Retention in an ever-tightening labor market is one of the most challenging arenas for recruitment today. If a company’s employees are “engaged” in their work they’ll be less likely to listen to that siren call (when it comes â€“ and it will come!) from a recruiter outside its own four walls.
Over the next decade, the U.S. Bureau of Labor Statistics projects labor will become even scarcer than it is today. What can you do now to alleviate recruiter suffering within your own organization?
By helping your employees become engaged in the work they do, you can lessen the chances that your company will find itself in a serious staffing shortage down the road. Assisting your employees now with these 12 common-sense guidelines is one strategy you can implement to improve your company’s ability to preserve and develop what has become its most valuable asset â€“ its people. Happy and satisfied employees accomplish amazing things.
Some of the advice that follows may appear contrary to a company’s objectives. Do you DARE to be so open-minded as to include this advice to your employees to help them grow strong? I suggest you do! Let the chips fall where they may. Your organization will grow stronger as a result. Remember, happy and satisfied employees accomplish amazing things.
12 Ways to Become an Engaged Employee
1. Evaluate what you’ve done right. Continue or increase your commitment to the positive ways you currently contribute as an employee.
2. Treat your employer right. In all likelihood, your employer pays you a competitive salary, some give you benefits, and training and many of them acknowledge your contributions. Give it back. Let them know you appreciate all that they do for you and the opportunity they have given you. Remember, much of this “opportunity” comes with great risk to them. Give them credit for their belief in you.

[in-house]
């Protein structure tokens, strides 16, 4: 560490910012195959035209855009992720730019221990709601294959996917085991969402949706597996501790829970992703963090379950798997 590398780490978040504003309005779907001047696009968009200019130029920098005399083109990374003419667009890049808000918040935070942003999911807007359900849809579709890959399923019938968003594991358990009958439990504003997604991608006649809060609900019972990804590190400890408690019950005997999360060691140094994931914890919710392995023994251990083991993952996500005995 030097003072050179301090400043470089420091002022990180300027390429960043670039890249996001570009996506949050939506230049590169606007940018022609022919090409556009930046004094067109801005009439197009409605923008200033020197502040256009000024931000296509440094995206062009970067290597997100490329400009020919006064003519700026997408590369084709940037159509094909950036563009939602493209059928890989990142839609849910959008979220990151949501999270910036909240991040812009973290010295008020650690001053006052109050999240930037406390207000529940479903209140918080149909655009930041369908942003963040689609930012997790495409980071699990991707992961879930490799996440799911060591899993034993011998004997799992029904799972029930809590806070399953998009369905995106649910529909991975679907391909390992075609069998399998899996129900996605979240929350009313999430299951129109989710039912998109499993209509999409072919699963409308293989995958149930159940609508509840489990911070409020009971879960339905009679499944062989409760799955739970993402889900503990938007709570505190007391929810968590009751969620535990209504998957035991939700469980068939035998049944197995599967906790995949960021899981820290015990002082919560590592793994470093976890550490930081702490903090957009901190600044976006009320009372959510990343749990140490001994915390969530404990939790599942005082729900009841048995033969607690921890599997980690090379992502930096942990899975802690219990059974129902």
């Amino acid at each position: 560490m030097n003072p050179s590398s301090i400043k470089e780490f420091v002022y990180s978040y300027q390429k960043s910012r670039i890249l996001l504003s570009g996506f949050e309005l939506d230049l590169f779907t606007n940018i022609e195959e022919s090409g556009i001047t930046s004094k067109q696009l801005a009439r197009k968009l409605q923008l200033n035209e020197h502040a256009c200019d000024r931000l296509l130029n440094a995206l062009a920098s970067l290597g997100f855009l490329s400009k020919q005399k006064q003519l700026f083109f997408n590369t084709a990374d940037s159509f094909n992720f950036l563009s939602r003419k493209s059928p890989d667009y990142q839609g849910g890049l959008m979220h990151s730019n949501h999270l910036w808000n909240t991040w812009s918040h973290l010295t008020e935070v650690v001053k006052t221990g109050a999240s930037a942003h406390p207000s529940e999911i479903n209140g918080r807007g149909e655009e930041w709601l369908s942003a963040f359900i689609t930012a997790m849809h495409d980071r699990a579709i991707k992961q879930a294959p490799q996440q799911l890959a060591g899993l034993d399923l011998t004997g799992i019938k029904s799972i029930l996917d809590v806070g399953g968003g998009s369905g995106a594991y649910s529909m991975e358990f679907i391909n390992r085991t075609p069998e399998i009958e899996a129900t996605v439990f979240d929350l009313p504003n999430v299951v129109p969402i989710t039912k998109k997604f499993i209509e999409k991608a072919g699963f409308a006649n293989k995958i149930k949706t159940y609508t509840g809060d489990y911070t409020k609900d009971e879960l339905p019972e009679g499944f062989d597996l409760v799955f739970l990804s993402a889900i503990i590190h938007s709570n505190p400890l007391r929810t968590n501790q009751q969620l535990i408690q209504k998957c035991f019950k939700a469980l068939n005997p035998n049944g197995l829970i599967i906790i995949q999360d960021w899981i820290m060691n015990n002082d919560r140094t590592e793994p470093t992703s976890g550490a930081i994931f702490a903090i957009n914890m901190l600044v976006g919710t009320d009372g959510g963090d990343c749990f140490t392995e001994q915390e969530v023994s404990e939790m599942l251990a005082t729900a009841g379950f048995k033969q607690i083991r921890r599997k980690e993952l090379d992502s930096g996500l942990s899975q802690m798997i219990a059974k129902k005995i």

3. Get your financial information organized. If your finances are in disarray it’s a pretty good chance your work is too. Get organized and resolve to reduce and finally eliminate your debt. Check your credit reports periodically. Pay your bills on time.
4. If you’re customer-facing, increase your efforts with your employer’s best customers. If the economy turns sour in 2008, help your employer stay the course by not being one of the companies your customers “cut bait” with. Work with them, serve them well, and make sure your company is unforgettable!
5. Market yourself. In down-turns, one of the first things that get the sharp axe in most big companies is the employee roster. It’s a fact of life; stock prices drive corporate decisions. It’s nothing person-al but you need to be in a position that allows you to land on your feet. If you keep up with your own “marketing” your own market share will increase! Market, market, market (yourself)!
6. Diversify your income stream. If you’ve always wanted to own your own business, begin now. Nothing happens over-night. Just about every successful enterprise starts out small and grows daily. Begin now. Use your weekends/ evenings. Today will never come around again. (Use caution: Many people use the phrase “multiple streams of income” to lure you into bad investments or second businesses you know little about or don’t have time to manage. Don’t fall into this trap.)
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7. Make friends with and network with recruiters. You never know when one might come in handy.
8. Save money. $50 a week will compound into a fortune over 40 years. A savings account in the lean times will give you courage and help you stay the course.
9. Develop an annual business plan for your enterprise (yes, that’s YOU!). Just like for a business, develop one for yourself. Start thinking of yourself as a business and learn to make decisions for one. It can be a simple plan, but do it!
10. Attend trade shows, conferences, seminars, take classes, and gather new skills, read things! Stay up-to-date in your industry. Create a blog, talk about what’s going on for You, Inc. Contribute something some-where. Bring more to the table than you take away. Do stuff! Lose the 9-to-5 mentality. That’s what some employees have. You’re not one of THOSE, are you?
11. Think of yourself as an asset because that’s what an engaged employee is. Your brain is your most important business commodity. Add to it – nobody can ever take away what’s in it.
12. Finally, remember what truly matters. Tell your loved ones what they mean to you. Become the person you always wanted to be.
Maureen Sharib is co-owner and co-founder of TechTrak, Inc., a name sourcing firm and author of “The Magic in the Method”, the only telephone names sourcing course available today. Read Maureen’s blog, NameSourcer, here: http://maureensharib.typepad.com/namesourcer/ Copyright Maureen Sharib 2008.